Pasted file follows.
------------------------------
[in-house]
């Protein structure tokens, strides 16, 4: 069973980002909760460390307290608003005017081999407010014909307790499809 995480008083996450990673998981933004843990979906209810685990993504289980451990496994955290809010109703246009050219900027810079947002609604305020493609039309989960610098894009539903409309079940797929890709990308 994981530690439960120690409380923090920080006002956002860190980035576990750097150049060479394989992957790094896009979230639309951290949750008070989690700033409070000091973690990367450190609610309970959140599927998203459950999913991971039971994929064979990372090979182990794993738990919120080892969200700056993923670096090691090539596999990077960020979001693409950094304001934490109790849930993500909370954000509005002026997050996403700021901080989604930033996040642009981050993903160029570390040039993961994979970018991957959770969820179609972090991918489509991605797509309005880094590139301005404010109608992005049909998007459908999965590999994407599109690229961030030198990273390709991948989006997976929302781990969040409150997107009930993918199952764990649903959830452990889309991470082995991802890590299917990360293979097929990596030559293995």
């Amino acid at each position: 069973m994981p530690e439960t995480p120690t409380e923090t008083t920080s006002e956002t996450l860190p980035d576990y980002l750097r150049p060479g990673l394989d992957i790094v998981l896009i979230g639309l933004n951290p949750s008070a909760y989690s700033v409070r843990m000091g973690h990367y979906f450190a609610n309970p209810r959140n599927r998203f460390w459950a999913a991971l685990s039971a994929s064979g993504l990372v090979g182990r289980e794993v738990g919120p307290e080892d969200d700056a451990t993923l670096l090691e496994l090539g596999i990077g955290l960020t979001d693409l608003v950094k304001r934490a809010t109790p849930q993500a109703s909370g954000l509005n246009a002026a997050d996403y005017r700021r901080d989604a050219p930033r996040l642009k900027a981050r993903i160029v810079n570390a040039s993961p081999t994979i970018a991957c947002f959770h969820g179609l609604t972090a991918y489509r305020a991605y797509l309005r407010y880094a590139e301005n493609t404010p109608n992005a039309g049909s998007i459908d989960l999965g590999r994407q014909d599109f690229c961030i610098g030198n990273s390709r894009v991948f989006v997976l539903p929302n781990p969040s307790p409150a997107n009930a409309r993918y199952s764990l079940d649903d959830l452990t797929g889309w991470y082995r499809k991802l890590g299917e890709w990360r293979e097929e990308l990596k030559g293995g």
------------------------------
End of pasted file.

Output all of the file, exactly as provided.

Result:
[in-house]
């Protein structure tokens, strides 16, 4: 069973980002909760460390307290608003005017081999407010014909307790499809 995480008083996450990673998981933004843990979906209810685990993504289980451990496994955290809010109703246009050219900027810079947002609604305020493609039309989960610098894009539903409309079940797929890709990308 994981530690439960120690409380923090920080006002956002860190980035576990750097150049060479394989992957790094896009979230639309951290949750008070989690700033409070000091973690990367450190609610309970959140599927998203459950999913991971039971994929064979990372090979182990794993738990919120080892969200700056993923670096090691090539596999990077960020979001693409950094304001934490109790849930993500909370954000509005002026997050996403700021901080989604930033996040642009981050993903160029570390040039993961994979970018991957959770969820179609972090991918489509991605797509309005880094590139301005404010109608992005049909998007459908999965590999994407599109690229961030030198990273390709991948989006997976929302781990969040409150997107009930993918199952764990649903959830452990889309991470082995991802890590299917990360293979097929990596030559293995």
């Amino acid at each position: 069973m994981p530690e439960t995480p120690t409380e923090t008083t920080s006002e956002t996450l860190p980035d576990y980002l750097r150049p060479g990673l394989d992957i790094v998981l896009i979230g639309l933004n951290p949750s008070a909760y989690s700033v409070r843990m000091g973690h990367y979906f450190a609610n309970p209810r959140n599927r998203f460390w459950a999913a991971l685990s039971a994929s064979g993504l990372v090979g182990r289980e794993v738990g919120p307290e080892d969200d700056a451990t993923l670096l090691e496994l090539g596999i990077g955290l960020t979001d693409l608003v950094k304001r934490a809010t109790p849930q993500a109703s909370g954000l509005n246009a002026a997050d996403y005017r700021r901080d989604a050219p930033r996040l642009k900027a981050r993903i160029v810079n570390a040039s993961p081999t994979i970018a991957c947002f959770h969820g179609l609604t972090a991918y489509r305020a991605y797509l309005r407010y880094a590139e301005n493609t404010p109608n992005a039309g049909s998007i459908d989960l999965g590999r994407q014909d599109f690229c961030i610098g030198n990273s390709r894009v991948f989006v997976l539903p929302n781990p969040s307790p409150a997107n009930a409309r993918y199952s764990l079940d649903d959830l452990t797929g889309w991470y082995r499809k991802l890590g299917e890709w990360r293979e097929e990308l990596k030559g293995g």